It's possible to live in Bend and never set foot on the Central Oregon Community College campus. The college sits on the far west side of the city, closer to the National Forest than downtown. Perched atop one of the city's steepest inclines in an area that gets little through traffic, it's nearly invisible to most of the community. In a way, it can be a world unto itself - a place where more than 9,000 students are enrolled and a few thousand more are taking enrichment courses.
But this year has been different; the college - and its student government - has found itself mired in controversy after the school's student government, the Associated Students of Central Oregon Community College (ASCOCC), came under scrutiny from the college's student newspaper, The Broadside. Among the stories published by the paper were allegations that student government members may have steered lucrative work to their friends and that student leaders partied at a leadership conference on the coast, using student-fee dollars to upgrade their accommodations at the event. At one point last fall, internal discussions between administrators indicated that the school had considered disbanding ASCOCC entirely. Over the past few months, college administrators and ASCOCC's executive board members have sat down to formalize the student governments relationship with the school, including its ability to use student fees. In the meantime, ASCOCC has taken the step of hiring its own lawyer to represent it in its dealings with the college brass.
The meetings between administration and ASCOCC continue, but to understand the background for these sit downs, one must know about the almost soap-opera-like series of events that brought into question the limits of student government and the college's ability to regulate its students.
Beginning near the end of the fall 2010 term, ASCOCC members met with college administrators, including college president Jim Middleton, to begin talks to clarify the student government's relationship with the college and the organization's future at COCC. Neither representatives from the student government nor the college administration would comment on what was discussed or decided, agreeing to wait until the meetings are concluded - which will likely be sometime this winter term, or soon after.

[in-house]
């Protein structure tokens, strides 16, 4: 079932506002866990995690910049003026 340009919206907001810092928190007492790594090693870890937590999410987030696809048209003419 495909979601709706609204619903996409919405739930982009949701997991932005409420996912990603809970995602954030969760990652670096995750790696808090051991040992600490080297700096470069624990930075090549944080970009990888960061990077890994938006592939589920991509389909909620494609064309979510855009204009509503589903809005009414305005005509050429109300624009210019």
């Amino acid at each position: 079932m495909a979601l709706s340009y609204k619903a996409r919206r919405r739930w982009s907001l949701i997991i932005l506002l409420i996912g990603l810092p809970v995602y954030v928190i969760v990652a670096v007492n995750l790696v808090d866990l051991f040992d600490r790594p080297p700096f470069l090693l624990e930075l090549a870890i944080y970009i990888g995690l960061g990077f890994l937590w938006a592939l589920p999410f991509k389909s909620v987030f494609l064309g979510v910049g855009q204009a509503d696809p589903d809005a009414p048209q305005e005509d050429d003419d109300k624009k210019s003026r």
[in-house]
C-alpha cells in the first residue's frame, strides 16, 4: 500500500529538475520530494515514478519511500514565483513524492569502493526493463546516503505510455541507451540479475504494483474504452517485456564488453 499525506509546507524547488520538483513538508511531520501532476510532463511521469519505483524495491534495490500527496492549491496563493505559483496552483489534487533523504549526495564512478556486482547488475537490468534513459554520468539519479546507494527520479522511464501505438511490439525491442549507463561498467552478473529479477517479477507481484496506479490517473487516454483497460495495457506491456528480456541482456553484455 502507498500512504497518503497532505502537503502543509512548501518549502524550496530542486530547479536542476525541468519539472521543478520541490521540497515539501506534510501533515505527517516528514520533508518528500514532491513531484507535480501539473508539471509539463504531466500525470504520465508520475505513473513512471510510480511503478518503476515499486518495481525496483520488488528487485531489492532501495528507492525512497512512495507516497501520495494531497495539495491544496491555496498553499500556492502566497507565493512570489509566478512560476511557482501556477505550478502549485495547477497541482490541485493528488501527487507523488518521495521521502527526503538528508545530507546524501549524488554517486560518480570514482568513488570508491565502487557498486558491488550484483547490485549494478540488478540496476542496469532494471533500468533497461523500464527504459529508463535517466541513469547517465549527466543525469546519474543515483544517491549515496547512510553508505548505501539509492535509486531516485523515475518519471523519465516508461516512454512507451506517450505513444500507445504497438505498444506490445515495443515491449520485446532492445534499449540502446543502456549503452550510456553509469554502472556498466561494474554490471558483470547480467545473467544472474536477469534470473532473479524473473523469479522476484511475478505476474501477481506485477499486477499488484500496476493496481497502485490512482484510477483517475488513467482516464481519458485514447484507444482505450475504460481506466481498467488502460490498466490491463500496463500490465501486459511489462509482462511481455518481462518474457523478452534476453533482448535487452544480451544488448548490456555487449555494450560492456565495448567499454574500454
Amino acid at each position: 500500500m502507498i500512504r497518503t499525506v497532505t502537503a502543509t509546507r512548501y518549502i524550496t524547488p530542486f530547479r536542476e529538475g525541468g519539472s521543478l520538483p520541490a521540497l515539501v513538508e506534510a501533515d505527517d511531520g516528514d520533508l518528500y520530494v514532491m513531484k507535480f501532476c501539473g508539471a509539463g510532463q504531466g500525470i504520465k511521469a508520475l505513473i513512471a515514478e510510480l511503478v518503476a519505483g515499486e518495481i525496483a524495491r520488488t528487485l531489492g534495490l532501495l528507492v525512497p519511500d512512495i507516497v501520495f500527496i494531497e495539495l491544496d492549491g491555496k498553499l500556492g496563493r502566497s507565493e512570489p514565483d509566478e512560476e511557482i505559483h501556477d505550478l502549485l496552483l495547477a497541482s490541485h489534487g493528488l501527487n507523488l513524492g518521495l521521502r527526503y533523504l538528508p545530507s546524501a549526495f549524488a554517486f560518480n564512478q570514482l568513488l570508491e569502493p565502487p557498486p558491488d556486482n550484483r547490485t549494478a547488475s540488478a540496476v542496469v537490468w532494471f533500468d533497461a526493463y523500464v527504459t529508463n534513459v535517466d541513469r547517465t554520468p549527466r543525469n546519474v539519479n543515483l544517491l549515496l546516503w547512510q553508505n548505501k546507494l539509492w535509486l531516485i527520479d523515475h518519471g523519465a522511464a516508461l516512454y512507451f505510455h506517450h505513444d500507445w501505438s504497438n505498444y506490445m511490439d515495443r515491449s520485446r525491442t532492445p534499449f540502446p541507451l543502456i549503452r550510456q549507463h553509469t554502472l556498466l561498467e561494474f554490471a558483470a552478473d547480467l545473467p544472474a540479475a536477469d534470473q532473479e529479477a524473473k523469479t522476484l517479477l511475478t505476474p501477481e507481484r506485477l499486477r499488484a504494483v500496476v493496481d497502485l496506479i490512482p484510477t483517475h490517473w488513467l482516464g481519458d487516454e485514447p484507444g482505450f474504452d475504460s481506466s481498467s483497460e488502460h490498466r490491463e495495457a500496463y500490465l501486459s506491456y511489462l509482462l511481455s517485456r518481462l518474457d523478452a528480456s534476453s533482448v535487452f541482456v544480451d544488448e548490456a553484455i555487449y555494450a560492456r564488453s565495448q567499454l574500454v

"If there was more clarification of student government and how it relates to the college, we probably wouldn't be having these meetings," says ASCOCC Marketing and Advertising Coordinator Brenda Pierce, who is in her third year with ASCOCC (second as an elected member) and is studying with the hope of eventually attending law school.
The hazy understanding of the student government's role may have opened the door for the other events of the past term. During that time, there was also an effort by one group of students to recall the ASCOCC members, and a move by another to pull funding from The Broadside, even as the newspaper was critically reporting on the student organization. It was during that time, that ASCOCC hired attorney Greg Lynch, who says that the students were the ones eager to define their relationship with COCC and that the college didn't charge in looking to accuse ASCOCC of wrongdoing.
"COCC is not the Lone Ranger here... No one's taken the time to lay out the guidelines in which [the student government] functions," says Lynch
Currently, ASCOCC oversees a budget that includes a $1.50-per-credit student fee (up to 12 hours per student) for each term. According to the 2010-2011 budget posted on the ASCOCC website, this totals about $260,000 in student fees for the school year. The money is used to hold events, fund clubs and college programs - including The Broadside - and, among other uses, pays the organization's operating expenses. The funds are also used to cover the council members' salaries. Council members earn about $800 per month. ASCOCC also pays honorary members to attend meetings and perform other work for the organization, at least one honorary member has earned more than the executive members.
While little has been said about what's been discussed at the ongoing meetings between the two entities, Lynch did say that ASCOCC hoped to establish a budget committee comprised of administrators and students that would agree on the organization's budgetary restrictions. From there, the student government would be free to spend its funds autonomously, as long as they operated within the guidelines established by the committee's budget. Dean of Students and Enrollment Services, Alicia Moore, said that the idea of a budget committee was just one of the items on the table during the meetings.
Ron Paradis, the director of college relations for COCC, confirmed that it was ASCOCC who approached the college about the issue.
"At the beginning of this year, the student government approached the administration to see about the [ratification of the] student fees. We realized the board had never formally done that," says Paradis.